Little Big Man

How could a skinny guy like Andre Wadsworth grow up to be a first-round draft pick?

by Jim Crosby

As Andre Wadsworth stands at attention for the singing of the National Anthem, an Arizona Cardinal helmet tucked under his arm, the memories of an improbable journey will flood his mind. The story of how he went from an insecure walk-on at Florida State to the highest Seminole draft-pick ever is one of hard work and faith.

In 1993, all was well for Florida State as the Seminoles, led by Heisman Trophy winner Charlie Ward, captured the national championship in the Orange Bowl. For freshman defender Wadsworth—a native of St. Croix, Virgin Islands, who moved to Miami at the age of 5—the trip home was depressing.

Team chaplain Clint Purvis recalls talking with Wadsworth at the bowl game. Purvis didn’t even know his name at the time, but could see that this tall, skinny player was depressed. "You look like you have lost your best friend," Purvis told Andre. "What’s wrong?"

"I don’t think football is for me. I’m a walk-on, and I’m not very good," Wadsworth replied. "I’m thinking of quitting football."

He didn’t know it, but Wadsworth already had his supporters.

Later, Purvis asked offensive coach Brad Scott, who was leaving for South Carolina, about Wadsworth. "If there was one player I could take with me to my new job, it would be Andre Wadsworth," said Scott. At that point, Wadsworth had not played a single down for FSU!

Playing for tiny Florida Christian High School in Miami, with only 58 students in the graduating class, Wadsworth had not attracted much attention. Florida State was the only Division 1 school to offer him the opportunity to walk-on as a defensive end.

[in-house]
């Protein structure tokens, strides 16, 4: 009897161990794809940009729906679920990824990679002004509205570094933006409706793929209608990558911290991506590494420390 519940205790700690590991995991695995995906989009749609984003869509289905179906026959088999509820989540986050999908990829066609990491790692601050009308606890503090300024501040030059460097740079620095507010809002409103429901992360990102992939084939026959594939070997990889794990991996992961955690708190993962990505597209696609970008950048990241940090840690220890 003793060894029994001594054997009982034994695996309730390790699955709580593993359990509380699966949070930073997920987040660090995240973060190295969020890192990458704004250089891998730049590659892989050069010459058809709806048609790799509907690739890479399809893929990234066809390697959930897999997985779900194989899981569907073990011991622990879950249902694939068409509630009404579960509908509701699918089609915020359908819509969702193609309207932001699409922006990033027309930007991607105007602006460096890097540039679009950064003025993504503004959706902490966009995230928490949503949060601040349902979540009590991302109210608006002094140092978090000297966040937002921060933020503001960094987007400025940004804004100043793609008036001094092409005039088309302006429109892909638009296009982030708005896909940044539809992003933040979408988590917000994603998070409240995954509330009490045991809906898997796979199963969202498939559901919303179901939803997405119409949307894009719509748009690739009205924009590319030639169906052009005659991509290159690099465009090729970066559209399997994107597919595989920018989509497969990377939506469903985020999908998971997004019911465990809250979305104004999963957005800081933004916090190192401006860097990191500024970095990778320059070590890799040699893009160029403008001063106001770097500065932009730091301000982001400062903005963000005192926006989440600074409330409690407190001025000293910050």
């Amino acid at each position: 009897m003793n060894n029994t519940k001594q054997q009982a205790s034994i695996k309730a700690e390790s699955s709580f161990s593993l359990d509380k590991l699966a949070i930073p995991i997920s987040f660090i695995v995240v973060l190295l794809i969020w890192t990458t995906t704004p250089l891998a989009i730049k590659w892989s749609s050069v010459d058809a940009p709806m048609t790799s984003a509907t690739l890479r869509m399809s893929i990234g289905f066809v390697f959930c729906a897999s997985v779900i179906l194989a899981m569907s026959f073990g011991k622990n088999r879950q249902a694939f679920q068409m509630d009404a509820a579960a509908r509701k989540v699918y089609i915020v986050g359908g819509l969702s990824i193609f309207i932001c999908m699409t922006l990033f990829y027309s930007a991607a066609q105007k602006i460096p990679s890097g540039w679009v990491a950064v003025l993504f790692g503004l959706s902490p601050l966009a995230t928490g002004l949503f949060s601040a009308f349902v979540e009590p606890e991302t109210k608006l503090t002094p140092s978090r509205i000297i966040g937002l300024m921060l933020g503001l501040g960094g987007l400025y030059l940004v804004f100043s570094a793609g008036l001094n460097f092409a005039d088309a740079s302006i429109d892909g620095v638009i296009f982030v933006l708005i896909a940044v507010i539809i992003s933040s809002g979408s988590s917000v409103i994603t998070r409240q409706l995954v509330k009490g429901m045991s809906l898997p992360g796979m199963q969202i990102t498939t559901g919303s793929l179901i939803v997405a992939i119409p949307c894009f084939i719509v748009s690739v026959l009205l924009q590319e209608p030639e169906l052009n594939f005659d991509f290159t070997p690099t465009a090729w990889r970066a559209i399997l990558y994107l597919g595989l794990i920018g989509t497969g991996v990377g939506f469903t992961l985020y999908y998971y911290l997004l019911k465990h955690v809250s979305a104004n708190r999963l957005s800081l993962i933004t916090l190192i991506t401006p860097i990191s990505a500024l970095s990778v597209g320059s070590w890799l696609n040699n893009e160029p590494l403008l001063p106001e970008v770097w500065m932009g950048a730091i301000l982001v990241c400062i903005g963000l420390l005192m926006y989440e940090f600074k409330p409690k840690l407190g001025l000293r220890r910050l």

To complicate matters, before he could head for Tallahassee for his freshman year, Wadsworth suffered a back injury in a car accident. He arrived 2 weeks later than the other players—weakened by the accident.

Seminole strength coach Dave Van Halanger didn’t know him either. "Andre walked up and said, ‘Coach Van, I need to get on a weight program.’"

Van Halanger looked at him and said, "You sure do, if you’re going to play on the defensive line." Wadsworth could bench press only about 250 pounds.

His goals were not overly optimistic. "Coach Van had us list our goals, and I wrote that I wanted to start in my senior year and get a scholarship," recalls Wadsworth. "Whatever goals I had for myself, the Lord had bigger ones."

He went to work.

He first attracted some attention at practice when he knocked a veteran 282-pound offensive lineman flat on his backside. Soon he was being looked at as a noseguard. By the end of his redshirt season, he weighed 260—with a good chance to become a starter.

Then misfortune struck again! His dad, Andrew, had his lower leg amputated because of diabetes, and Andre returned to St. Croix to save the family auto parts business. Unable to work out all summer, his weight plummeted to 237.

"When I saw Andre, he looked so light," says chaplain Purvis. "I thought there was no hope. Those lineman would eat his lunch." But through hard work, Andre gained back 20 pounds and became a force. By the time he was a senior, he would weigh 280 and bench press 500 pounds.

The switch from defensive end to the middle of the line paid long-range dividends. "The experience at noseguard definitely helped Andre become a better player," says FSU’s defensive end coach Jim Gladden. "He really had to be a fighter in there because of the double-team coverage." In his first season at noseguard, Wadsworth made 47 tackles, followed by 77 the next year, and 52 in an injury-plagued junior season.